Interpretation of Fourier Transform

I know that the idea of the Fourier Transform is to break a function into a sum of trigonometric functions. Consider the following function: $$f_{\alpha}(t) = e^{-\alpha|t|}$$

The Fourier Transform of this is $$\tilde{f}_{\alpha}(\omega) = \frac{1}{2 \pi} \int_{-\infty}^{\infty} e^{-i \omega t} e^{-\alpha |t|} \ dt$$

$$= \frac{\alpha}{\pi(\alpha^{2}+\omega^{2})}$$

What precisely does this mean? How does did relate to the question of breaking a function into a sum of trigonometric functions?

• A Fourier transform on the circle (or some interval) breaks a function up into trigonometric pieces. It's a little harder to interpret the Fourier transform on the line, which you have above. – Potato Jun 24 '13 at 3:18
• It's best to think of $\mathcal{F}f(\omega)$ as being analogous to the coefficients of the Fourier series expansion. In fact, when deriving the Fourier transform from the Fourier series (when making appropriate limits), that is exactly what role it plays. So you can (VERY) loosely think of $\frac{\alpha}{\pi(\alpha^2+\omega^2)}$ as being the amplitude of the function with Fourier component $e^{i\omega t}$. But @Potato is right. It's a little harder to interpret. Even with what I said above, your indexing set is no longer integers but the real numbers so it gets to be a little opaque. – Cameron Williams Jun 24 '13 at 3:19
• Just to add the wikipedia entry's nice animation (basically says the same thing with Cameron Williams): upload.wikimedia.org/wikipedia/commons/7/72/… – Shuhao Cao Jun 24 '13 at 3:35
• @ShuhaoCao that is a really neat animation, I have to say. I'll be using that in the future :) – Cameron Williams Jun 24 '13 at 3:47
• I'd suggest asking engineers that deal with DSP rather than mathematicians. The latter will undoubtedly complicate things for you on this one. – AnonSubmitter85 Jun 24 '13 at 3:48

I had this same question when learning about the Fourier transform on the real line. The Fourier transform on the circle (or some interval) is very clearly motivated. It breaks a function up into periodic pieces so it's easier to handle. But it's hard to see what the Fourier transform on the real line is doing.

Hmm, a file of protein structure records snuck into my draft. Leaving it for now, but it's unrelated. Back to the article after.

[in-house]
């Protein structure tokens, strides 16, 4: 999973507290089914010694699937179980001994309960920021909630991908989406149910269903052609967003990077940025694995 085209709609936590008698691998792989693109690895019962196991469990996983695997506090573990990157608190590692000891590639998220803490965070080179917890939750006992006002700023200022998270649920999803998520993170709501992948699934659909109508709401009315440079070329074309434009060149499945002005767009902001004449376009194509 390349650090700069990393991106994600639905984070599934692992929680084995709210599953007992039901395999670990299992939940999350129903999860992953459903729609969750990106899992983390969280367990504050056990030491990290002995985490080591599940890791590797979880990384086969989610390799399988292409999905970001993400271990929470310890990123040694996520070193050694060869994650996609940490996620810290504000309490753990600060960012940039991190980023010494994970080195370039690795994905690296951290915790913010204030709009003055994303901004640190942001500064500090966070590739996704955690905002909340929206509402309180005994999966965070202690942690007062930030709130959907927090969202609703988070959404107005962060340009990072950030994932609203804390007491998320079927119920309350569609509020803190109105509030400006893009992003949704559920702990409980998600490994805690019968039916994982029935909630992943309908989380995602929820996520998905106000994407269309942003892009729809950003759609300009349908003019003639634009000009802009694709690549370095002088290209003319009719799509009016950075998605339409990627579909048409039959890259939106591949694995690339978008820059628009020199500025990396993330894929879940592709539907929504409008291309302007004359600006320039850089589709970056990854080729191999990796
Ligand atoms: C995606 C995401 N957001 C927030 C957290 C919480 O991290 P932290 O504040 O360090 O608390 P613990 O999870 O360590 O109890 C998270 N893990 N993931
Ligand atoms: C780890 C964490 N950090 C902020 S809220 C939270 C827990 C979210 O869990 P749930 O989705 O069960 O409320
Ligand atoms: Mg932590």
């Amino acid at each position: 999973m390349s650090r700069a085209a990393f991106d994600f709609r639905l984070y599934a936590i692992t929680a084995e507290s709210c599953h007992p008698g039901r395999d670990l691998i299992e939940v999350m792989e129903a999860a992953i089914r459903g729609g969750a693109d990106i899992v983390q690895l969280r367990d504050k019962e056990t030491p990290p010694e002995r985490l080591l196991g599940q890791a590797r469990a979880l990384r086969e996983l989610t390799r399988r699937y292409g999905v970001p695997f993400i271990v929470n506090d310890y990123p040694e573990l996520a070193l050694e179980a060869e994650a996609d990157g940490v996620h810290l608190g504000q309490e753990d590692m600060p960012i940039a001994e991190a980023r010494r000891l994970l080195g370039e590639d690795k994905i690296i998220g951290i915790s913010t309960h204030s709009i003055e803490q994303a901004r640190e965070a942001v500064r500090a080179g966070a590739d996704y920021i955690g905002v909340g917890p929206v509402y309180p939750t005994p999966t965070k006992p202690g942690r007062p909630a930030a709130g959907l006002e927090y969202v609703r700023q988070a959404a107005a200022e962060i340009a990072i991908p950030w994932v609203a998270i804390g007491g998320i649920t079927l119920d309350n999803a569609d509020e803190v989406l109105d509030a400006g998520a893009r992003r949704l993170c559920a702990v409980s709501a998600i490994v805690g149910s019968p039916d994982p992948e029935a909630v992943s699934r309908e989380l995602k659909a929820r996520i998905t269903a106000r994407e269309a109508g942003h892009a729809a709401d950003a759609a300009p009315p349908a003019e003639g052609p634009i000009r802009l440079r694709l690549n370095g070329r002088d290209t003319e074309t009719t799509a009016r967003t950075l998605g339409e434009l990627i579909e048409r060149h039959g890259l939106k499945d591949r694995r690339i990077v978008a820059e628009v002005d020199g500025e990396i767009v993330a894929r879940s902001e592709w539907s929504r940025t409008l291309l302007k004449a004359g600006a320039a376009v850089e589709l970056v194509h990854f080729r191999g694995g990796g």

The value of the Fourier transform at a given frequency (i.e., $\omega$) is simply the contribution of that frequency to the signal. If you consider something basic, say a sine wave (which has just a single frequency), then $\tilde{f}(\omega)$ will be zero everywhere except where $\omega$ is equal to the frequency of the sine wave, at which point $\tilde{f}(\omega)$ will have a magnitude equal to the amplitude of the wave and a phase equal to its argument at $t=0$.

The signal in your example, however, is made up of a continuum of frequencies and $\tilde{f}(\omega)$ just tells you the contribution of each.

I brought an extensive answer to a very similar question over here and hope that it would halp you. The function there is targeting a discrete inverse Fourier but is general enough to also cover your question that is quite generic.

How to interpret Fourier Transform result?

The idea of the Fourier series is that every periodic function can be decomposed into an infinite series of sines and cosines.

Fourier transform is generalization of this result.Any function $F$ (satisfying some conditions) can be written in the form

$$F(x)= \int_{- \infty}^{\infty}\bar F(t)e^{2\pi f i x}df$$

You can interpret this above integral as "decomposing" the function $F$ in terms of $e^{2 \pi f i x}$. Here $\bar F$ is the fourier transform of $f$.So, the value of $\bar F$ at $f$ gives the "contribution" of $e^{2 \pi f i x}$ in this integral. So, Fourier transform is analogous to Fourier coefficients in a Fourier series.